Architecture and Art
Saint John's has a rich history in the architecture and arts represented in the fabric of our wonderful facility.
Saint John, our Patron
This window depicts St. John, pen in hand, writing his gospel or rev-elation.
Moses and the Law
If you will note the window, you'll see that Moses, holding the commandments, also has his foot on the sleeping lamb. There can be a number of theories on this. I. that as long as the law rules, the lamb remains sleeping. 2. that as long as the lamb sleeps, the law rules.
Christ walking on the Water
This window was given memory of The Rev. Hiram J. Ellis. "Uncle Hi" as he was called, served as Rector for 19 years, which until the tenure of Fr. Ed Monk, was the longest in the history of Saint John's.
The Gethsemane Window
This window memorializes a very prominent Texan, Justice E.J. Simkins. A native of South Carolina, Justice Simkins served in the Confederate Army, and came to Texas after the war. Active in politics, he was a State Senator, a Justice of the Court of Criminal Appeals. and a regent for the University of Texas. Although busy in public life, he never forgot Corsicana or Saint John's. A founding member of the church, he and his brother gave the land where the church stands.
The Ascension Window
The Ascension Window is given in honor of E.J. Stuart. Mr. Stuart, a mining engineer, was with his family in Mexico, looking over some mining properties. While there, he contracted a fever, and died before they could get him to a physician.
Christ with the Children
This round window above the baptismal font in the west end of the church is dedicated to R.C. Beale, one of the original members of Saint John's.
The Resurrection Window
The next window shows the resurrection. It is dedicated to Mrs. Lucas Munsell Lee, also an original member of St. John's and, a signer of the petition for parish status. She was also a longtime sunday school teacher.
The Nativity Window
The window above the altar, the nativity window, was given in memory by the children of Captain and Mrs. Charles H. Allyn. Captain Allyn was one of the original members of St. John's, one of the signers of the petition for parish-hood, was the treasurer of St. John's until his death. The Allyn children,were the first children baptized in St. John's
Christ the Compassionate
This window is given in memory of William Abner Lang.
The Good Shepherd Window
This window is of historic interest as well as being a beautiful example of religious art. It was given by the Sunday School students in honor of Major and Mrs. Albert F. Lea. Both were longtime Sunday School teachers after the Civil War, and original members of Saint John’s. Major Lea (later Lt. Col.), a cousin of Mrs. Sam Houston, served in the Confederate Army, as did most men of Navarro County. His son, Edward, graduated from West Point just before the war, and elected to remain in the Union Army. Thus, father and son were separated on the eve of the war, and would not meet again for over three years. On January 1, 1863, Major Lea, serving as the commandant of Fort Galveston, led his men in an attack on the USRC Harriet Lane, a Union ship blockading the harbor in preparation for an invasion. After boarding the ship, through the smoke of battle, Major Lea saw a familiar figure lying on the deck. The mortally wounded Lt. Edward Lea saw his father, looked up and said, “It’s all right now, my father’s here.” The Union solider died in the arms of his Confederate father. The city of Albert Lea, MN is named in Lt. Col. Lea’s honor. For more information, follow this link: https://en.wikipedia.org/wiki/Albert_Miller_Lea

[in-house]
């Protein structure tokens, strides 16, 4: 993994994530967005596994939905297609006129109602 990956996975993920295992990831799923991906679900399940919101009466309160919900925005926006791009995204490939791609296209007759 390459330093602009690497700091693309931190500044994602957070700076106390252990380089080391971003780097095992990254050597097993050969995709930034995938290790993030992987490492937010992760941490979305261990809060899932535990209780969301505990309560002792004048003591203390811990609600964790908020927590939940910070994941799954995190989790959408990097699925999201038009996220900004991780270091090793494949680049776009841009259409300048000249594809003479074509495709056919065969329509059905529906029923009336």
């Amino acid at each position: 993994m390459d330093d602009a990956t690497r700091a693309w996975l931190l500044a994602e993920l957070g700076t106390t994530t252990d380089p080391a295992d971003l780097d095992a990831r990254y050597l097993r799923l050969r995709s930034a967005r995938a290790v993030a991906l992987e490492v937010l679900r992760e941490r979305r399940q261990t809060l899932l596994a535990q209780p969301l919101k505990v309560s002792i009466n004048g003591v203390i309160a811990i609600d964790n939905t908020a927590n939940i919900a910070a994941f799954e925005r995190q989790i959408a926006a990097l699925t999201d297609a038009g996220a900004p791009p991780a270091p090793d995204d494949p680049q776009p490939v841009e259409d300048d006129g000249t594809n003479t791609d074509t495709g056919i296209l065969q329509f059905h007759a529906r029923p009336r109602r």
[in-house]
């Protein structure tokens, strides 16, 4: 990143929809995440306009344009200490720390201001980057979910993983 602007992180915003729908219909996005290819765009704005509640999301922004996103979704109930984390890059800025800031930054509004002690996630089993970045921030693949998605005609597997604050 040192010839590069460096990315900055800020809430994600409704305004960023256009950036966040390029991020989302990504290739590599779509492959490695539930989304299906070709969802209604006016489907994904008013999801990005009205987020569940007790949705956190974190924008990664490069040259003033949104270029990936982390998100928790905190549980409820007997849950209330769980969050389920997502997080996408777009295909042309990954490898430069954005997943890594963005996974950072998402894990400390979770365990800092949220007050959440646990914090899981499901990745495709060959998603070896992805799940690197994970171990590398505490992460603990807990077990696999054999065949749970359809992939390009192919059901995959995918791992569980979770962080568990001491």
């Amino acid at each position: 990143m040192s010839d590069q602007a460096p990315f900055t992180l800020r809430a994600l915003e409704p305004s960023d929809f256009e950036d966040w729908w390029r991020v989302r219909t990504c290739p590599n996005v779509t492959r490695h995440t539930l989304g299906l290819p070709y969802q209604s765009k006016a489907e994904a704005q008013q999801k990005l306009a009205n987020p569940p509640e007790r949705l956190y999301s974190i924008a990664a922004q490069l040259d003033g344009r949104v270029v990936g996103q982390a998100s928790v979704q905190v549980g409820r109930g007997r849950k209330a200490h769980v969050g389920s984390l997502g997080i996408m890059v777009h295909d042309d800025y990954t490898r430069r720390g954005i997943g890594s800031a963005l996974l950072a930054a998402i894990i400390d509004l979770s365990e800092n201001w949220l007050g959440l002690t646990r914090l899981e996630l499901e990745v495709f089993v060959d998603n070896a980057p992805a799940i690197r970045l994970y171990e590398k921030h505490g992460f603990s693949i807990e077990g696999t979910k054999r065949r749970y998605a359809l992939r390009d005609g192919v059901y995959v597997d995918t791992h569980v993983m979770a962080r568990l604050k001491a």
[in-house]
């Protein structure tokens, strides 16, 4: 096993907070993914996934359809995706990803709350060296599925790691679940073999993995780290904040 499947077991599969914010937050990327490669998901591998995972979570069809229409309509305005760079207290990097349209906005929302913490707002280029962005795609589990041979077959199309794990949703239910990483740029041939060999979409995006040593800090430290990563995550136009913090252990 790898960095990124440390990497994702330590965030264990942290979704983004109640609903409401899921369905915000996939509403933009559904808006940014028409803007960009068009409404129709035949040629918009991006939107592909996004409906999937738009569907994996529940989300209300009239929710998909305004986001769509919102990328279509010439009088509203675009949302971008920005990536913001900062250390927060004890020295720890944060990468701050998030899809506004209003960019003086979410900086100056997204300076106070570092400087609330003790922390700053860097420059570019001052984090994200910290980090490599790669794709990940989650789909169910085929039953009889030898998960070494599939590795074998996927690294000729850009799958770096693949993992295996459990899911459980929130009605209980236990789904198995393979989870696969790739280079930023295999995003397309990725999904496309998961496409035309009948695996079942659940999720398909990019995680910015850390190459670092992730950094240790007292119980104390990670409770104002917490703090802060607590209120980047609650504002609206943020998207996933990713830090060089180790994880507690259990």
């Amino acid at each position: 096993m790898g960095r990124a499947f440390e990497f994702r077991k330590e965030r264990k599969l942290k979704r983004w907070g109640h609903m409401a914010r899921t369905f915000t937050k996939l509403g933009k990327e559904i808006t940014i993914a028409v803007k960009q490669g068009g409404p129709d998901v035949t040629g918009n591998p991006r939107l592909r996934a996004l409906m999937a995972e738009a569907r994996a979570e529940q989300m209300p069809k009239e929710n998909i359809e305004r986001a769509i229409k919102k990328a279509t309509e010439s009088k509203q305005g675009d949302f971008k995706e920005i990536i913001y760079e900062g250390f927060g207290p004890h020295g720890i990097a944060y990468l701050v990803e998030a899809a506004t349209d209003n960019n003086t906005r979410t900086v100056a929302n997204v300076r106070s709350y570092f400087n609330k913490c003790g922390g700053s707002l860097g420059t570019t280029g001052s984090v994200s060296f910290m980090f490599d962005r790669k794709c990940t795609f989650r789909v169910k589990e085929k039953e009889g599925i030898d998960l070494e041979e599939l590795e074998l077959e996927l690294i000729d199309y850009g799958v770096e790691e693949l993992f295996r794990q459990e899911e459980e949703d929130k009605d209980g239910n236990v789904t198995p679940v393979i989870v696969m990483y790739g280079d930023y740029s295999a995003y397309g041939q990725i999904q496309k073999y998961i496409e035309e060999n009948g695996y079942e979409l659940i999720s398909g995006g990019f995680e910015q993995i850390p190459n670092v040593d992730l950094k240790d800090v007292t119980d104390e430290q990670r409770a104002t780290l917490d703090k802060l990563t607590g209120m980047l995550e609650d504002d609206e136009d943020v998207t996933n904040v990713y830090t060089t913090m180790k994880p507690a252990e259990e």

The Architecture of Saint John's
The current church building, or nave, located at the corner of 14th St and Collin, is the third Saint John's to stand on this property.
Two parishioners, Bob and Adeline Watt, were traveling in New York on their honeymoon, when they met up with the Rev'd J.C. Black, the Rector of Saint John's at the time, who was returning from Europe after looking at designs for the new Saint John's. At lunch, they were introduced to Stanford White, the world famous architect. Mr. White designed many churches, mansions, and public works. They began discussing church designs, and Mr. White designed Saint John's on a napkin. The napkin has been lost, but Saint John's is still with us.
The current church was completed in 1908 at a then staggering cost of $17,000.
An early picture of the "new" Saint John's. Notice the gas lighting on the walls, and no air conditioning.